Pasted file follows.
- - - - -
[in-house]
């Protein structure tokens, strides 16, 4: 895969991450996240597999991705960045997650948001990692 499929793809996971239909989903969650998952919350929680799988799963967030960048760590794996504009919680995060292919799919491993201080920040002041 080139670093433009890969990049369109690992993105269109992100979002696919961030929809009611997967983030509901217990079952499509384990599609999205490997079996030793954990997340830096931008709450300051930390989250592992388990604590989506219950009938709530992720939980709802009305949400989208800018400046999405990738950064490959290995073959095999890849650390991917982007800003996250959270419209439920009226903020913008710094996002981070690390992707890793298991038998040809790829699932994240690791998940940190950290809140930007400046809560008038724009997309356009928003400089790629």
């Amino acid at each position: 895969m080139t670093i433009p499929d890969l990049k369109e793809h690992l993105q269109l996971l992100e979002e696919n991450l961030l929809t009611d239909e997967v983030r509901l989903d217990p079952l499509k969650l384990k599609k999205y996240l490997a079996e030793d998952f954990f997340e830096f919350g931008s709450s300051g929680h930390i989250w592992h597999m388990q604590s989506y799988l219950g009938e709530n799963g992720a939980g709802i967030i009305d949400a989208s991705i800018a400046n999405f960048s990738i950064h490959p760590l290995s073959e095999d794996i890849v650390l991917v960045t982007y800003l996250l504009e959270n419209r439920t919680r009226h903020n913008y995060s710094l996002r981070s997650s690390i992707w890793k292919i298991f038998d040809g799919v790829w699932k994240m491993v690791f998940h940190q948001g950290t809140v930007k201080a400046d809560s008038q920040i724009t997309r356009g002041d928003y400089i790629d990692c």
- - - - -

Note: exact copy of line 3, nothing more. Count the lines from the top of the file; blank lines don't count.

């Amino acid at each position: 895969m080139t670093i433009p499929d890969l990049k369109e793809h690992l993105q269109l996971l992100e979002e696919n991450l961030l929809t009611d239909e997967v983030r509901l989903d217990p079952l499509k969650l384990k599609k999205y996240l490997a079996e030793d998952f954990f997340e830096f919350g931008s709450s300051g929680h930390i989250w592992h597999m388990q604590s989506y799988l219950g009938e709530n799963g992720a939980g709802i967030i009305d949400a989208s991705i800018a400046n999405f960048s990738i950064h490959p760590l290995s073959e095999d794996i890849v650390l991917v960045t982007y800003l996250l504009e959270n419209r439920t919680r009226h903020n913008y995060s710094l996002r981070s997650s690390i992707w890793k292919i298991f038998d040809g799919v790829w699932k994240m491993v690791f998940h940190q948001g950290t809140v930007k201080a400046d809560s008038q920040i724009t997309r356009g002041d928003y400089i790629d990692c």